On 2 November 2017 it was announced, in the scientific journal Current Biology, that a team of scientists had discovered that the orangutan population living in the Batang Toru Forests in North Sumatra to be genetically distinct from both Sumatran and Bornean orangutans – and therefore a separate species known as the Tapanuli Orangutan.

According to the findings in the journal, the Tapanuli Orangutan is in fact more closely related to the Bornean Orangutan than it is to the Sumatran Orangutans living further north in the Leuser Ecosystem. Fascinating considering that the Bornean Orangutans live on an entirely separate island to the the Sumatran and Tapanuli Orangutans.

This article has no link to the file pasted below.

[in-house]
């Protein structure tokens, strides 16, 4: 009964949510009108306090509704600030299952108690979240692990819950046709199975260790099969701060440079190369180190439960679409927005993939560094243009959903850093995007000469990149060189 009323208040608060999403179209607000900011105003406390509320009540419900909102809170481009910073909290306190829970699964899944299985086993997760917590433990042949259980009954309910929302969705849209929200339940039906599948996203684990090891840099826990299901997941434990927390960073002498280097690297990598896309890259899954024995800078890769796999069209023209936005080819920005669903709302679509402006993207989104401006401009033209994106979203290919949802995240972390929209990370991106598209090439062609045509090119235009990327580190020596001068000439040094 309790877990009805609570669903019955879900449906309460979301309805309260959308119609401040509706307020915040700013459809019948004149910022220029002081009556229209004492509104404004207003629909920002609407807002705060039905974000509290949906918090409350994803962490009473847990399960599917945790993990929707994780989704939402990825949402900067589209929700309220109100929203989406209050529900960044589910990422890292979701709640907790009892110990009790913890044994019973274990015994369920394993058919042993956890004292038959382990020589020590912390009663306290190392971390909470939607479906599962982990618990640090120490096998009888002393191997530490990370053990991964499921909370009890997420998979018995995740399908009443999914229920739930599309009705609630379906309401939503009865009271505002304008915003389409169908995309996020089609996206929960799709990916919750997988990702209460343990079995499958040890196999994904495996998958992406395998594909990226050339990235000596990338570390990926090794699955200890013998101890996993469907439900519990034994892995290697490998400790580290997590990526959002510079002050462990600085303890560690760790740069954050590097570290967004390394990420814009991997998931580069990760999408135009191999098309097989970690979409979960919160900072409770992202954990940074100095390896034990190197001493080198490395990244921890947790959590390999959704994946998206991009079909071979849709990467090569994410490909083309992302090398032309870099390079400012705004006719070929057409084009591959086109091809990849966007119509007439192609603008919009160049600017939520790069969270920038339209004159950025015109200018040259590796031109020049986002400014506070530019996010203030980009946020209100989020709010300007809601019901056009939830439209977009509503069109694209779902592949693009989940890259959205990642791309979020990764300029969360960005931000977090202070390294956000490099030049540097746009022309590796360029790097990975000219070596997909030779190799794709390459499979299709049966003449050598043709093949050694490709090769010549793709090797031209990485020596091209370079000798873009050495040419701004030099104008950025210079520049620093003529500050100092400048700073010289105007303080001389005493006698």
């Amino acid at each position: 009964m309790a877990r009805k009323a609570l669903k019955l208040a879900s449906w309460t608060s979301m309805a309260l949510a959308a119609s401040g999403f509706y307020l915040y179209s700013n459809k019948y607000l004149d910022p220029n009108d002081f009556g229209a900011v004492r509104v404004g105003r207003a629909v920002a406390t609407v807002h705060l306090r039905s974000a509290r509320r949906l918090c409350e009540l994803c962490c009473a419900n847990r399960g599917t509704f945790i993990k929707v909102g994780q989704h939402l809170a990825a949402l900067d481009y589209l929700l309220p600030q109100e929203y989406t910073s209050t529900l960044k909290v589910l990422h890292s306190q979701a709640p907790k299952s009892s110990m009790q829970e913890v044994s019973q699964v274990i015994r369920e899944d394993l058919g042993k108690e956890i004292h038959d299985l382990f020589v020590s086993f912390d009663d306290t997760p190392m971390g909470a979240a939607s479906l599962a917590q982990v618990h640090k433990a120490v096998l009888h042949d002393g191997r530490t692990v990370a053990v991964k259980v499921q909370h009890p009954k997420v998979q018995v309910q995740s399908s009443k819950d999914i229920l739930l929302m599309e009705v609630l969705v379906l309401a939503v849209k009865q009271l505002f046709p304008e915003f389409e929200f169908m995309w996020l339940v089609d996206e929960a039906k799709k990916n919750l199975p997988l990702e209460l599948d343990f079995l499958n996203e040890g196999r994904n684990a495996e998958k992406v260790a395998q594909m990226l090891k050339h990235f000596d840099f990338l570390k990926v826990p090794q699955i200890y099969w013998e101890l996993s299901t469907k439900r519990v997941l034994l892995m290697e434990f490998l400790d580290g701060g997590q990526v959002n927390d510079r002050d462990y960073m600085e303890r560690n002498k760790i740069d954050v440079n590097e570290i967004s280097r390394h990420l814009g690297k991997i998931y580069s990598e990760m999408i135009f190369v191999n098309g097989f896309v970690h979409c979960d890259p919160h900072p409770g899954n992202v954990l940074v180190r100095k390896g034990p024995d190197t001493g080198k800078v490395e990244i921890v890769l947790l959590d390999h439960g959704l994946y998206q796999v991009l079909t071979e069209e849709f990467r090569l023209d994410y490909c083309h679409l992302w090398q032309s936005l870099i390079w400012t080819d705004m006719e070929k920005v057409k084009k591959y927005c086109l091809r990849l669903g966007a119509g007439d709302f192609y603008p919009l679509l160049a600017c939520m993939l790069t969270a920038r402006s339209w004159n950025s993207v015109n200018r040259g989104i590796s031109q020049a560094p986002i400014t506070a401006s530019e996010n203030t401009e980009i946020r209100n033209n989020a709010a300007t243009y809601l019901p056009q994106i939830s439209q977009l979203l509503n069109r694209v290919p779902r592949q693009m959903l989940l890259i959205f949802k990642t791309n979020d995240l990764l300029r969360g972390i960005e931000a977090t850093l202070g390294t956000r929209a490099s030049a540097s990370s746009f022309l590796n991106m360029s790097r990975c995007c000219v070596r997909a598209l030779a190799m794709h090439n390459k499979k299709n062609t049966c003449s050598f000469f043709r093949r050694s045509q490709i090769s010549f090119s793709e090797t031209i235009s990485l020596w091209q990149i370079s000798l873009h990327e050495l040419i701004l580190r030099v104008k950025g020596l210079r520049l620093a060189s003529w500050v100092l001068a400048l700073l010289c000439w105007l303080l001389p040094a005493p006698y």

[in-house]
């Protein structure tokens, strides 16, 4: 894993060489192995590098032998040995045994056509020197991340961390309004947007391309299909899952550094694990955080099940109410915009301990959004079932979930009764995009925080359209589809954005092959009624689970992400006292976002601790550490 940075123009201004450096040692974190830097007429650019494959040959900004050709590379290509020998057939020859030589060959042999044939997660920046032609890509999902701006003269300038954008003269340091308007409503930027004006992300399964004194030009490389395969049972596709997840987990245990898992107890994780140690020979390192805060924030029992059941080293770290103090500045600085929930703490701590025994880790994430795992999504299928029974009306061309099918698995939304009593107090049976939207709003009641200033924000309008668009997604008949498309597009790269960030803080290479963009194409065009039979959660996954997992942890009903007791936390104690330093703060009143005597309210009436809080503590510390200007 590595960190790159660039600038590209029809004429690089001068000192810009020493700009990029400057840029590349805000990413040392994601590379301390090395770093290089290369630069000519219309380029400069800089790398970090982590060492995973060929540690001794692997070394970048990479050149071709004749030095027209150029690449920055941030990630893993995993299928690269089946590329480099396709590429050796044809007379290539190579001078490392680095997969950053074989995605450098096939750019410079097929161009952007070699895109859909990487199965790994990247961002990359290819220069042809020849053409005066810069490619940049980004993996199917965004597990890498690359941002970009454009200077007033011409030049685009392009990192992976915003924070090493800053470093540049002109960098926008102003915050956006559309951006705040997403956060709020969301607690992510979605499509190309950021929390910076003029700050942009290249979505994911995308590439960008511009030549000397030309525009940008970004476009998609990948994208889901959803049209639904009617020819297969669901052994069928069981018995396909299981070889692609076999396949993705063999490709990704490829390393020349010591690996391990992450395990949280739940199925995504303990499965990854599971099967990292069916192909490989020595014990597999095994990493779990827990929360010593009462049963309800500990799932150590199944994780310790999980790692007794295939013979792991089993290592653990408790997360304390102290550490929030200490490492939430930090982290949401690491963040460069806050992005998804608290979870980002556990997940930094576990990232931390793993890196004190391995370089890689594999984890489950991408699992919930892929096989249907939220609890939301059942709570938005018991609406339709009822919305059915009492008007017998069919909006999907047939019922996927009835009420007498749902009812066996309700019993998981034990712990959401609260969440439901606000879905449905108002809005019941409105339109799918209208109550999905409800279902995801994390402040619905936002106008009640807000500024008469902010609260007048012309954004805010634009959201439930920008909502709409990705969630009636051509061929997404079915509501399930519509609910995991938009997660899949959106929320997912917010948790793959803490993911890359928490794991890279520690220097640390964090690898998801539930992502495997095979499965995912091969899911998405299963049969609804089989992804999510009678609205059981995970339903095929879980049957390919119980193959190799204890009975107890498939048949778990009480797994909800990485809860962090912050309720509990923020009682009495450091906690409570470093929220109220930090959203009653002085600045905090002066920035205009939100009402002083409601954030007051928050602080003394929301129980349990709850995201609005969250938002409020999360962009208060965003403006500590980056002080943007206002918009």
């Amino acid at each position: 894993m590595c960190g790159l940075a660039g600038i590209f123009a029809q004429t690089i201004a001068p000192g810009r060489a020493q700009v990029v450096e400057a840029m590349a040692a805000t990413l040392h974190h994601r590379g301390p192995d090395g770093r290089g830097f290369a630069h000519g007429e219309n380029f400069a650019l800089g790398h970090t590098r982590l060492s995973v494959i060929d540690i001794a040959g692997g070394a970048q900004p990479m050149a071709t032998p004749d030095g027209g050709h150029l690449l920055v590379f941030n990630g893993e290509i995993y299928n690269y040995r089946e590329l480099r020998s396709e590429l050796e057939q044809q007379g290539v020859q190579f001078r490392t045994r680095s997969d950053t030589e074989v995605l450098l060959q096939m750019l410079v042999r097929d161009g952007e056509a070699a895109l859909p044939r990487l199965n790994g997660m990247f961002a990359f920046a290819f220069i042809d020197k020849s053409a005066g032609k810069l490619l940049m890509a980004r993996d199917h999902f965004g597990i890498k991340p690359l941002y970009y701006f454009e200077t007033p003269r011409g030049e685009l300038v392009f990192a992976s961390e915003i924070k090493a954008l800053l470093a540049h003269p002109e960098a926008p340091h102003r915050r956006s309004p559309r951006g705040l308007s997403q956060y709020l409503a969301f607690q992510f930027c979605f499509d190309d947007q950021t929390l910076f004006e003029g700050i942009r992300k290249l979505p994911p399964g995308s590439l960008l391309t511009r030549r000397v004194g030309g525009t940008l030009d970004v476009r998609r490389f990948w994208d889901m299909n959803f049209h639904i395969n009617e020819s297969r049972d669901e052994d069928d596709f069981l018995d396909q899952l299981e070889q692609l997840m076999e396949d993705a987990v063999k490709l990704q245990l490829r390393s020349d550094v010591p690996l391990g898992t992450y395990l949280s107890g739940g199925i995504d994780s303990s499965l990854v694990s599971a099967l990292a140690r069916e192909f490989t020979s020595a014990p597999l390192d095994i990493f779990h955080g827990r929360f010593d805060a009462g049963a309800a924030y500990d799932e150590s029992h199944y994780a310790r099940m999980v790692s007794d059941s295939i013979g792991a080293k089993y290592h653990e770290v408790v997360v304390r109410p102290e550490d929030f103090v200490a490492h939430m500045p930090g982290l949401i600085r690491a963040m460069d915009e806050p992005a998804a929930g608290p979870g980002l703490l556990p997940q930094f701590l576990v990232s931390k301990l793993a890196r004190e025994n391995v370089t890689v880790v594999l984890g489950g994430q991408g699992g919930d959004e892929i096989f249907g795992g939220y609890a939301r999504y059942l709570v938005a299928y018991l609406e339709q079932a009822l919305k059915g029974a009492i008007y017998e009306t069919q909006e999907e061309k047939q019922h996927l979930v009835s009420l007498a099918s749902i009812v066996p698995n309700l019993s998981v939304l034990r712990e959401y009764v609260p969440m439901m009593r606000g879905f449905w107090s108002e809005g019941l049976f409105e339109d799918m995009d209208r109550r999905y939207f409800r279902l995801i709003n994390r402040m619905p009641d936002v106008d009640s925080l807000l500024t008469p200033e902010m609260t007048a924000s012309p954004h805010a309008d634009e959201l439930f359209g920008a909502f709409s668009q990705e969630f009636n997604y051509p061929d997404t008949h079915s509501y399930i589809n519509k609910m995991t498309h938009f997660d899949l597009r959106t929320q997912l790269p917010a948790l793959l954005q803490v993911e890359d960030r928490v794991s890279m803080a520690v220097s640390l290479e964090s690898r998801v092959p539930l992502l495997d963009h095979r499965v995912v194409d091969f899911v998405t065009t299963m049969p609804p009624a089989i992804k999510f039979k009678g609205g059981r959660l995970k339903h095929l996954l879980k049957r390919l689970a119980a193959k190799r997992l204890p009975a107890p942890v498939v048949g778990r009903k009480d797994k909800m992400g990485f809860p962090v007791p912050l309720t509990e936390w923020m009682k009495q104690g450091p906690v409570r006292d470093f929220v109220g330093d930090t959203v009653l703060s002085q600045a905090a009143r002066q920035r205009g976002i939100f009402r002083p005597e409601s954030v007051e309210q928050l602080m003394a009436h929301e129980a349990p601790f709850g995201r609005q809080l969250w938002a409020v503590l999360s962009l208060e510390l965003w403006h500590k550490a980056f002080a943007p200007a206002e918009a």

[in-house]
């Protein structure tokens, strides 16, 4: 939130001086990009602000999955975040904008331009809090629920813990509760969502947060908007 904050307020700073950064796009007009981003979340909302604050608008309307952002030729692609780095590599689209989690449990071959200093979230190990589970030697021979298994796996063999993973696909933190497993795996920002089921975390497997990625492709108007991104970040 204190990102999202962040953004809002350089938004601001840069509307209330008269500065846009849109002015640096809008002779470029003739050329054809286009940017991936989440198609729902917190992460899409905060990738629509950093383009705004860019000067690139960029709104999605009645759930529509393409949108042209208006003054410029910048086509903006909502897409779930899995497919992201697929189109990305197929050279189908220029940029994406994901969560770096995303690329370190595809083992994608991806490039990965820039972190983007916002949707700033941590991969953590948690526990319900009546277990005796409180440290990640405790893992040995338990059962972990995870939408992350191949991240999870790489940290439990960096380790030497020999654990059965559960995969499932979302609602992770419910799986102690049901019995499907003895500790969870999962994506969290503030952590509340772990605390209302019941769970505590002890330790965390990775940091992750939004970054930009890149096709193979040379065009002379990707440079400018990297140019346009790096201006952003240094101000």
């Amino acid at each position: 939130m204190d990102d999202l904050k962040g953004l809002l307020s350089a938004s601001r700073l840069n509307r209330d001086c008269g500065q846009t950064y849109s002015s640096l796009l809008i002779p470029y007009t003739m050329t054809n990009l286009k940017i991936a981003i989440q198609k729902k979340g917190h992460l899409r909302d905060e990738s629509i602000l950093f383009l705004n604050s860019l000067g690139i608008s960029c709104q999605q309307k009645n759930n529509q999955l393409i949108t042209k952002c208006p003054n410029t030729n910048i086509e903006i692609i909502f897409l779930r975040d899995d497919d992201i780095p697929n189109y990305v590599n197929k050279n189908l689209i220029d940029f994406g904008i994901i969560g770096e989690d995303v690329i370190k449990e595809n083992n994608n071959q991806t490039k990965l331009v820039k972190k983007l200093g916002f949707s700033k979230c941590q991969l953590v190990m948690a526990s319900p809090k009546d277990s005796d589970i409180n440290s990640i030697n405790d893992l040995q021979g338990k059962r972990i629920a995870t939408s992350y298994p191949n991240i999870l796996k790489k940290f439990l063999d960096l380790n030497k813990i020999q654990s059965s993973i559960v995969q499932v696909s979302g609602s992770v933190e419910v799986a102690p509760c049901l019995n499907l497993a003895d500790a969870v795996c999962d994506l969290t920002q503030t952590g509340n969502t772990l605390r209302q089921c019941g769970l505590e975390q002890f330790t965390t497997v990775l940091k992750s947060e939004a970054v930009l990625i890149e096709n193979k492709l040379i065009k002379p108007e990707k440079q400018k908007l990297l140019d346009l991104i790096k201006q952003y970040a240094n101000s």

With less than 800 individuals in just 1,100 square kilometers of forest, urgent conservation efforts are underway by the Sumatran Orangutan Conservation Programme (SOCP) to protect the Tapanuli orangutan – the most endangered great ape species in the world. Gold mining, a proposed hydroelectric power plant, deforestation, and illegal logging all threaten the Batang Toru Forests.

Information provided by Sumatran Orangutan Society (SOS).

The news of this amazing discovery was published all across the world in November 2017.


Image: Matt Senior